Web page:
Review Summary: This record was a fantastic follow up to "America Eats Its Young" and exposed a concise, tight side of a usually very messy and scattered band, in a good way.2 of 2 thought this review was well written
With this record, we see a new side of Funkadelic. We see a tighter, more altogether Funkadelic with less loose ends and more sophisticated combinations and layering. This is not to say that Funkadelic was losing originality, no, not at all. In fact, Funkadelic, while keeping it all together, really pushed the boundaries with this record. After all, what did they have to lose? They were following up a commercial flop that was a very messy record. Here is a track by track breakdown of each funky nugget of this memorable piece of wax.
1. Nappy Dugout
Within the first 30 seconds of this song, we understand that this is something new. This is a Meters-esque groove over what is, in my opinion, a beautifully simple drum groove. Right as the riff is starting to get tiresome, you appreciate the complexities, like the bongo groove and the assorted shakers, then a harmonica trill comes in and introduces a new feel. Of course, George can not help himself from adding old car horn sounds to goof it up a bit, and keep the listener aware of the fact that this is the same George Clinton that was behing all the classics, like those off Maggot Brain. The vocals on this song are not to be overlooked. Though they only consist of three words, "Eyyyy Nappy Dugout" they are used in such a way that really add to the song, and not just make it overkill. By the way, what the hell is a nappy dugout? Probably some sexual innuendo (knowing Mr. Clinton's reputation) that I'm missing out on.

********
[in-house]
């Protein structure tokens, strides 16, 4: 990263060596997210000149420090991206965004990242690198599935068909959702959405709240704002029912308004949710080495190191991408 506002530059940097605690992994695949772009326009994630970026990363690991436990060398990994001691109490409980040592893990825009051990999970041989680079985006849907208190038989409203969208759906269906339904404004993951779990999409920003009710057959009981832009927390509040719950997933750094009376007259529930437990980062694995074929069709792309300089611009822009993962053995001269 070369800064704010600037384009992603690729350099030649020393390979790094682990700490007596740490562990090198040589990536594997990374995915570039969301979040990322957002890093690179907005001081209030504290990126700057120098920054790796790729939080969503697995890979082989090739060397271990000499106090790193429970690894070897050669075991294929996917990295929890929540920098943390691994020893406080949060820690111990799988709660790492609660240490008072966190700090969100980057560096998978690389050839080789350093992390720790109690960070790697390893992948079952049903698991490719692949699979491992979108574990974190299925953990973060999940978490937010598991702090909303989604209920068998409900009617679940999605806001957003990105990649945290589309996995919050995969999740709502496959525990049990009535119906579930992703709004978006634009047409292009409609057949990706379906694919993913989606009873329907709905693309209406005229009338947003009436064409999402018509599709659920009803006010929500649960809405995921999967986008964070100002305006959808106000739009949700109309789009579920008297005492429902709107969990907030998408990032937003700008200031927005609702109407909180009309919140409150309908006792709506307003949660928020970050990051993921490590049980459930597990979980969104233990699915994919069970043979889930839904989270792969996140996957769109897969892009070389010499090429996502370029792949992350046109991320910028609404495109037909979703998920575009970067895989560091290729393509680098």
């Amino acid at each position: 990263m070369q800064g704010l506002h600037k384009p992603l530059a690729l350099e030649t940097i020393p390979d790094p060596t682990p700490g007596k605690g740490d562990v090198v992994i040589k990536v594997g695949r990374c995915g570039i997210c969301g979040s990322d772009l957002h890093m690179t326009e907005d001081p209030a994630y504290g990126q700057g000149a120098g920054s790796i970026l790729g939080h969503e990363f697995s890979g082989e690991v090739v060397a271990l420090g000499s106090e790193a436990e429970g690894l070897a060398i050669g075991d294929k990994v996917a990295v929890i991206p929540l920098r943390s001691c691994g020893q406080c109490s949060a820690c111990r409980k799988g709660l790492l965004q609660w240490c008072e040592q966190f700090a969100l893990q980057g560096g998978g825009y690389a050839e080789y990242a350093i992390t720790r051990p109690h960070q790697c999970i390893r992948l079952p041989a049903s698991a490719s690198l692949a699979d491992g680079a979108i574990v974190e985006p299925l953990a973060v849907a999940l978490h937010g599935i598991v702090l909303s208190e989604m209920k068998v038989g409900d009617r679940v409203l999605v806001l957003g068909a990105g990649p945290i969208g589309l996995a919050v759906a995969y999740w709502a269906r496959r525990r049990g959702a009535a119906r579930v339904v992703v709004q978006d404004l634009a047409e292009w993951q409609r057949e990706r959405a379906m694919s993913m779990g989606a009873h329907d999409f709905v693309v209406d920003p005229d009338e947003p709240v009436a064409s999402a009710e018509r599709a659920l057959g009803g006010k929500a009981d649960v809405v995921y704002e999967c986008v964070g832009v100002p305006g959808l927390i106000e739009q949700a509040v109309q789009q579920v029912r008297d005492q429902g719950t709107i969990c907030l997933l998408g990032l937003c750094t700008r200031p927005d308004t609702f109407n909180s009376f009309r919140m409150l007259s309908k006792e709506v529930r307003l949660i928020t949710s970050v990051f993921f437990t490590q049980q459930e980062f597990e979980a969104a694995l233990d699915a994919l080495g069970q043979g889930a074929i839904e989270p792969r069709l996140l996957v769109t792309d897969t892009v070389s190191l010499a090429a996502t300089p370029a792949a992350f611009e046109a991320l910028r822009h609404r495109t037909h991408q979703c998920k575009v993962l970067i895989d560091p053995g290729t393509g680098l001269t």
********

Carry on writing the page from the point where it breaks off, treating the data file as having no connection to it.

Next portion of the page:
2. You Can't Miss What You Can't Measure
Picture this: You're ascending a staircase, of course this is not just a staircase but it is the E flat major scale that the old grand piano is belting out in syncopation with the snare drum in the first 3 seconds of the song. As you reach the top of that staircase, you open a door and enter a party. This party is thrown by none other than the crazy George Clinton, so you know you've come to the right place. As you enter the party, you are assaulted with festivities. Festivities such as a three part vocal harmony over an impenetrable drum and bass groove. As you saunter around the room you find doors, as you open each door you unleash a new singer, in one door hides Gary Shider, in another the Brides of Funkenstein. After you have released all the singers into the party, you relax and admire George Clinton's beautiful orchestration of these amazing talents. An indisputable 5/5
If you listen to Parliament's 1976 "Do That Stuff", the exact same groove is used.
3. March To The Witch's Castle
This song will take you by surprise. After a cheery, funky "You Can't Miss..." we get a dramatic, gloomy story of soldiers returned from war. What's easy to overlook on this song while you listen to George preach his peaceful ways is Eddie Hazel's outstanding guitar on this song. It sets very appropriate tone for the song. What I love about this song, and you won't hear me say this often, is the lyrics. Powerful lines like "Father bless the soldier who has returned home from the war/he has fought with all his might, yet he knew not what or for who he was fighting for". Then the keys take the role of the guitar, and make for a very impressive verse. This is my second favorite on this album, and clocking in at 6:01 it takes just as long as it must to deliver a message, while not dragging on. Another indisputable 5/5